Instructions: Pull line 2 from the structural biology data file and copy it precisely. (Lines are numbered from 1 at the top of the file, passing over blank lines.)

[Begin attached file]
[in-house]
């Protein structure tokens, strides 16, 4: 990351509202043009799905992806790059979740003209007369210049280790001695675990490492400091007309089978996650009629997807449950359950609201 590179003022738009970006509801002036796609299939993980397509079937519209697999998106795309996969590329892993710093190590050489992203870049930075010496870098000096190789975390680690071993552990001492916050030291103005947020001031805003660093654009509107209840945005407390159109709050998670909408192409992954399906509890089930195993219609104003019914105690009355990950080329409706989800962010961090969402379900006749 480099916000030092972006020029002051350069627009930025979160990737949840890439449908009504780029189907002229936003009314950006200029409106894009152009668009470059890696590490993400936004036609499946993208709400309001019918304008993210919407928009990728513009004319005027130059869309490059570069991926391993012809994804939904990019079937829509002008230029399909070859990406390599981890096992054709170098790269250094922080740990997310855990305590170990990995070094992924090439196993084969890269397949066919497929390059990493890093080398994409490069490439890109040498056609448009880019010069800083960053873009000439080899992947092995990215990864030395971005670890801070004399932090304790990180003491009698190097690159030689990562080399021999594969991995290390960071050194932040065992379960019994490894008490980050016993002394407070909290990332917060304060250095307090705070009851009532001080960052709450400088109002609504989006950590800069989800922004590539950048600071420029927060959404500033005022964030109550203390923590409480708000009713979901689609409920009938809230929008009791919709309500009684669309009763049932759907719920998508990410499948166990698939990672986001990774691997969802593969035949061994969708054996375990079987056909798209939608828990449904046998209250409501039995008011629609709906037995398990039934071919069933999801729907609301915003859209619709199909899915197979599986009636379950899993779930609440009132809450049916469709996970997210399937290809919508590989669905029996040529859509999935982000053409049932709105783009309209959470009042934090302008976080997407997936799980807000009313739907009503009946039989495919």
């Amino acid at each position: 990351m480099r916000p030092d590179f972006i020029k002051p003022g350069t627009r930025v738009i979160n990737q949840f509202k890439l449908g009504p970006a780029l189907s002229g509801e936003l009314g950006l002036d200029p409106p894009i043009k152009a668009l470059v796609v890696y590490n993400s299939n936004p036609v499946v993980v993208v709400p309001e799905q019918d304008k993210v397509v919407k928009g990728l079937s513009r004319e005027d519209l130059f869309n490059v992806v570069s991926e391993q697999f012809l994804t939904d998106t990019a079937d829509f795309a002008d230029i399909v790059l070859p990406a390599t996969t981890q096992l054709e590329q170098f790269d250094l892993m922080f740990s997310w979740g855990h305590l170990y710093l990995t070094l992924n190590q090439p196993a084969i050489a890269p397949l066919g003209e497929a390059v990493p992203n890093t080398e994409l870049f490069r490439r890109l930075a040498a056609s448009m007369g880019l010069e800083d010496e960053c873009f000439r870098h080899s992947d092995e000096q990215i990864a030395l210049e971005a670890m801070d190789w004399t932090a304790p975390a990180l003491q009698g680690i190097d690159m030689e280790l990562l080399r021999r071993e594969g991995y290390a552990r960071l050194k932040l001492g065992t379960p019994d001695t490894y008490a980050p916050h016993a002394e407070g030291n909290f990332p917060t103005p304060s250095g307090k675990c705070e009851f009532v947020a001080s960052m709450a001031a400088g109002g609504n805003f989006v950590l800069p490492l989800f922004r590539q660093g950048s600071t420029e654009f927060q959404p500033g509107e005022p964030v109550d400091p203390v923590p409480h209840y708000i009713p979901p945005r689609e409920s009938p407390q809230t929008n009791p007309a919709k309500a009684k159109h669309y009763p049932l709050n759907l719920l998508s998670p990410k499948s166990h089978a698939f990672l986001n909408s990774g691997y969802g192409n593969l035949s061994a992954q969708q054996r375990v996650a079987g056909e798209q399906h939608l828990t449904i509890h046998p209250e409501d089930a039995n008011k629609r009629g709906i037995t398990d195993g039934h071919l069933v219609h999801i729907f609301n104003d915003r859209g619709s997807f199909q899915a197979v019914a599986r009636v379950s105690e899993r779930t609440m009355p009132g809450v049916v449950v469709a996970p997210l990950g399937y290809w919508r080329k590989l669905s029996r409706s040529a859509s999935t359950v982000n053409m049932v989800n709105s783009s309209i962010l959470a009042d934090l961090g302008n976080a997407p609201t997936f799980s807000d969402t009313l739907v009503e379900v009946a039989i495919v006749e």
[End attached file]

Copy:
């Protein structure tokens, strides 16, 4: 990351509202043009799905992806790059979740003209007369210049280790001695675990490492400091007309089978996650009629997807449950359950609201 590179003022738009970006509801002036796609299939993980397509079937519209697999998106795309996969590329892993710093190590050489992203870049930075010496870098000096190789975390680690071993552990001492916050030291103005947020001031805003660093654009509107209840945005407390159109709050998670909408192409992954399906509890089930195993219609104003019914105690009355990950080329409706989800962010961090969402379900006749 480099916000030092972006020029002051350069627009930025979160990737949840890439449908009504780029189907002229936003009314950006200029409106894009152009668009470059890696590490993400936004036609499946993208709400309001019918304008993210919407928009990728513009004319005027130059869309490059570069991926391993012809994804939904990019079937829509002008230029399909070859990406390599981890096992054709170098790269250094922080740990997310855990305590170990990995070094992924090439196993084969890269397949066919497929390059990493890093080398994409490069490439890109040498056609448009880019010069800083960053873009000439080899992947092995990215990864030395971005670890801070004399932090304790990180003491009698190097690159030689990562080399021999594969991995290390960071050194932040065992379960019994490894008490980050016993002394407070909290990332917060304060250095307090705070009851009532001080960052709450400088109002609504989006950590800069989800922004590539950048600071420029927060959404500033005022964030109550203390923590409480708000009713979901689609409920009938809230929008009791919709309500009684669309009763049932759907719920998508990410499948166990698939990672986001990774691997969802593969035949061994969708054996375990079987056909798209939608828990449904046998209250409501039995008011629609709906037995398990039934071919069933999801729907609301915003859209619709199909899915197979599986009636379950899993779930609440009132809450049916469709996970997210399937290809919508590989669905029996040529859509999935982000053409049932709105783009309209959470009042934090302008976080997407997936799980807000009313739907009503009946039989495919």